“Well, that’s the thing,” said Matthew. “There’s no attribution. They just say Scottish School. That’s it. Nothing more.”

Pat stepped back. “It’s rather good,” she said.

“Oh yes,” agreed Matthew. “It’s a fine painting – beautifully done. Look at the man’s hands. Look how natural they look.”

“And it’s so calm,” said Pat. “Have you any idea?”

Matthew looked about him, as if to detect the presence of eavesdroppers. “I think it might be a Raeburn.”

Pat frowned. “But surely somebody would have picked that up?”

“Not necessarily,” said Matthew.

“And what about the experts? They look at the sale catalogues. They wouldn’t let anything slip through.”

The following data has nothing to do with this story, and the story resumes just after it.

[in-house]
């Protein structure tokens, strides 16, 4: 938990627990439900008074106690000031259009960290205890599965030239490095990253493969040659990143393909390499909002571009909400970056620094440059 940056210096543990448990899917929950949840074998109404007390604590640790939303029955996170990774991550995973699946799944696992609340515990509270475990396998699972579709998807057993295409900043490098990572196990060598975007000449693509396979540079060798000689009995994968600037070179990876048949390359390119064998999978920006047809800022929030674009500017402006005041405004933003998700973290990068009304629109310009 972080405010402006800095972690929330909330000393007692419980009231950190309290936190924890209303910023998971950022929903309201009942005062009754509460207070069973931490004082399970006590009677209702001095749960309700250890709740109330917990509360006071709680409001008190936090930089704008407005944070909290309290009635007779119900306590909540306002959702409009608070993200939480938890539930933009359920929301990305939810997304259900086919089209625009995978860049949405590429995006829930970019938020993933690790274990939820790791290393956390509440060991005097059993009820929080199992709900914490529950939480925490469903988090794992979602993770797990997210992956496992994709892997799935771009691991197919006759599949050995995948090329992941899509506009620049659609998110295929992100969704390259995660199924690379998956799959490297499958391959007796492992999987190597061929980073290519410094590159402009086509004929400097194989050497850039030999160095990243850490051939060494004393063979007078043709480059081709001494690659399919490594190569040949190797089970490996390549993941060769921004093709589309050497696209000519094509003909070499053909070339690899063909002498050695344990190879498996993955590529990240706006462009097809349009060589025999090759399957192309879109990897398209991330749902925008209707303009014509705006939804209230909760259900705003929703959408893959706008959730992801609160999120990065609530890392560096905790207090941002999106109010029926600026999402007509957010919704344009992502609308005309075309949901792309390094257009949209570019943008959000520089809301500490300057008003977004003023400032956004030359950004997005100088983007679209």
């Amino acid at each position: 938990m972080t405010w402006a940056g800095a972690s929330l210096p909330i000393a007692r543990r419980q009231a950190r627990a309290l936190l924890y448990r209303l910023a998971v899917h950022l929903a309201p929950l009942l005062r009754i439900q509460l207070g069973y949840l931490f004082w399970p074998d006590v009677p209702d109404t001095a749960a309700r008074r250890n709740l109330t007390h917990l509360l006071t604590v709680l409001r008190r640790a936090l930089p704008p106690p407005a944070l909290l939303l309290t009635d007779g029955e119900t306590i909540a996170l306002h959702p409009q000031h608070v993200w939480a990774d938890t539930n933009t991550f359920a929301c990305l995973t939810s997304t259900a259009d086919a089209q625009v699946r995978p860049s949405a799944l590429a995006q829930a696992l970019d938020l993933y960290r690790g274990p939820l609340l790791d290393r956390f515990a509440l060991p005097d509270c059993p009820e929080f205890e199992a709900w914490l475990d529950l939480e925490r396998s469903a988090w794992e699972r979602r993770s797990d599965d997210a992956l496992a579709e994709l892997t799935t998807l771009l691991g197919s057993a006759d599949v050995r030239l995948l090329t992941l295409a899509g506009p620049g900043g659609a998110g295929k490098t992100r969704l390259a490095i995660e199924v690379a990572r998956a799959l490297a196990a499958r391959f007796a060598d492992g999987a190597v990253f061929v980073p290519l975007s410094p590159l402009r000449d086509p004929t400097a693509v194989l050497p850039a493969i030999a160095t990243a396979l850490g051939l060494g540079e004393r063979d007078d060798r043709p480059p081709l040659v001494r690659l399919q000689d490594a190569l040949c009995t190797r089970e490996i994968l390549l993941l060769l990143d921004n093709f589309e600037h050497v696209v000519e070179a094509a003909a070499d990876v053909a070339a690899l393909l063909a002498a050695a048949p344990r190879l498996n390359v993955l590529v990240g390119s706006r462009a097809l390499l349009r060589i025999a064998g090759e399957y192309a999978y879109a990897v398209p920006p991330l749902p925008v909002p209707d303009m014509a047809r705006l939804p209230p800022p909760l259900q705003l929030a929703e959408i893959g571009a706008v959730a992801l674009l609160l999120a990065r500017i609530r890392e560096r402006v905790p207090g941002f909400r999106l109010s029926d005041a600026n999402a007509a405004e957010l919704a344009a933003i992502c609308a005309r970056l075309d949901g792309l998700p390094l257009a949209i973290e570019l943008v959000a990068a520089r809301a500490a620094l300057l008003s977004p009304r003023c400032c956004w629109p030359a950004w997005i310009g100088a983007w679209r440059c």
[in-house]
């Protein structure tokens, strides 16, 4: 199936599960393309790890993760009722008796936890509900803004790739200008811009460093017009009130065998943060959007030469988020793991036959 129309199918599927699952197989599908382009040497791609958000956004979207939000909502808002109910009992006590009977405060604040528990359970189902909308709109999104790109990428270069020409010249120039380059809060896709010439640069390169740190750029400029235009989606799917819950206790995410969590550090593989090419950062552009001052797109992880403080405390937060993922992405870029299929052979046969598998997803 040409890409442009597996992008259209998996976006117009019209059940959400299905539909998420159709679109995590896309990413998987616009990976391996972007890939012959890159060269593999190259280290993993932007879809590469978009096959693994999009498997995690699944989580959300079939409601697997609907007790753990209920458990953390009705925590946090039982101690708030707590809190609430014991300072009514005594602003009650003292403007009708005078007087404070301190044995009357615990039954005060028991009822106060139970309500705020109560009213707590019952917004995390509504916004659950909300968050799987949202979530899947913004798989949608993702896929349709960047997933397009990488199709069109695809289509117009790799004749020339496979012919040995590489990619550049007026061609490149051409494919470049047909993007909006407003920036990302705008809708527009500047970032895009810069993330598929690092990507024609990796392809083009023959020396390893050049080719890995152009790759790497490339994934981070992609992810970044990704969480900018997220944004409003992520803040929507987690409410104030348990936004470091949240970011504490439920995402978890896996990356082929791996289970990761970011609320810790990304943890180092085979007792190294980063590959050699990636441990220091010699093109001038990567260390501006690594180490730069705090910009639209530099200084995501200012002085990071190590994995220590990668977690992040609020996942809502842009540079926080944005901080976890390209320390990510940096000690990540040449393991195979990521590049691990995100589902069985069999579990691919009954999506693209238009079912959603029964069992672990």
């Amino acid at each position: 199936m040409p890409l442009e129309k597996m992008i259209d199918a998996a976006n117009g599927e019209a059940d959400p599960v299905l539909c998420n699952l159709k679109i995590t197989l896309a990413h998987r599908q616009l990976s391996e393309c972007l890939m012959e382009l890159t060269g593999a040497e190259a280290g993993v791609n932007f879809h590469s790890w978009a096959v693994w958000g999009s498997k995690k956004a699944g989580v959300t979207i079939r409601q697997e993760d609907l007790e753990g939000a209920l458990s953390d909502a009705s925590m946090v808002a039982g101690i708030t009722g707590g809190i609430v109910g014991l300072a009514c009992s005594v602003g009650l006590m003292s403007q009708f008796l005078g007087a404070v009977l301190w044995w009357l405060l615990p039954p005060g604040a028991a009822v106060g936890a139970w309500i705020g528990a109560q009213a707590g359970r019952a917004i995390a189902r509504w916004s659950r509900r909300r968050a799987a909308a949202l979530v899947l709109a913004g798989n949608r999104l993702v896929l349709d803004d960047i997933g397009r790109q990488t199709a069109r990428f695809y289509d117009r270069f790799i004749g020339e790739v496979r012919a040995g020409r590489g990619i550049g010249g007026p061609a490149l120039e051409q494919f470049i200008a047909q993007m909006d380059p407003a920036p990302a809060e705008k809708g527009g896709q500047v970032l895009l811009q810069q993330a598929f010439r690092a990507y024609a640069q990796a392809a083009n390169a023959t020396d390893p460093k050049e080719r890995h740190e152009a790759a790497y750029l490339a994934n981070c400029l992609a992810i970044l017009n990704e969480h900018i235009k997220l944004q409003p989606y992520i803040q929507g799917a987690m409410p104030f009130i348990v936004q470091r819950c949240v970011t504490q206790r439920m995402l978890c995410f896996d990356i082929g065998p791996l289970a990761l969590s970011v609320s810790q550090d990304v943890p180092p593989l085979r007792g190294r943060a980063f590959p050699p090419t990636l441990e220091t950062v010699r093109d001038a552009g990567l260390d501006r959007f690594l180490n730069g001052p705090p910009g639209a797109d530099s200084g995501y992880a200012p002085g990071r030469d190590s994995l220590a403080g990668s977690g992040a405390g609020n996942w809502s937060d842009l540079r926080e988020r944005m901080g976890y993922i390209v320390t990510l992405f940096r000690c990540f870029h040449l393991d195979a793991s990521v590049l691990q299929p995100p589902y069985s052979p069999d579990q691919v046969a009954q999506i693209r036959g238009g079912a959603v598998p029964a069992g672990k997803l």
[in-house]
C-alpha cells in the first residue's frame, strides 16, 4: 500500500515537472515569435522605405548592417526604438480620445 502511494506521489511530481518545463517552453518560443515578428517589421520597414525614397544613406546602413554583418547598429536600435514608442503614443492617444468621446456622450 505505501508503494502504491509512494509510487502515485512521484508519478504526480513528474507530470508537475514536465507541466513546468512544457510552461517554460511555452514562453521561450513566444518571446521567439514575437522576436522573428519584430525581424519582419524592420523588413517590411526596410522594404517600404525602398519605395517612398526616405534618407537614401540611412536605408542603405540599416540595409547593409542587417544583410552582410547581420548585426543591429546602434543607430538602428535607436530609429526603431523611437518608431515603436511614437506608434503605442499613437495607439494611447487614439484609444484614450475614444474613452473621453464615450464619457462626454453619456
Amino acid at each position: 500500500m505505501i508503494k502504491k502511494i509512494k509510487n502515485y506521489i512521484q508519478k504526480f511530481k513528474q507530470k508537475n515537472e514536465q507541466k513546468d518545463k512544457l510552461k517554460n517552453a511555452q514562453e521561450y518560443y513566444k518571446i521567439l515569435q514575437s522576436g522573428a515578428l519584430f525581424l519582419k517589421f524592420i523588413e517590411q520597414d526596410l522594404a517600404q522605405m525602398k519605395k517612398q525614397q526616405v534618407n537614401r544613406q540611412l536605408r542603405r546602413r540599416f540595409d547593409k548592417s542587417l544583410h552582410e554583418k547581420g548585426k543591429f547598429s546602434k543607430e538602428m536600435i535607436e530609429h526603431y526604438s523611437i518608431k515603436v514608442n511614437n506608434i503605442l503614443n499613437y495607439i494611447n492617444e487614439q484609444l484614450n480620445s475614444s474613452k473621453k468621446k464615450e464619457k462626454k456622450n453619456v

Matthew shook his head. “You’re wrong there, Pat. Plenty of pictures slip through the net. Sometimes massively valuable, obvious paintings. What about that da Vinci that somebody bought at an auction not all that many years ago for ten thousand dollars or something? Now it’s over a hundred million, or whatever.”

“But …”

“But it happens, Pat. It happens.”

Pat leaned forward again and peered at the painting. “It certainly has a Raeburny feel to it. That relaxed, fluid sweep …”

“It does,” said Matthew.

“So, what’s the estimate?”

“Four hundred pounds,” said Matthew.

Pat drew in her breath. She had noticed something that pointed to authenticity: the man looked cold.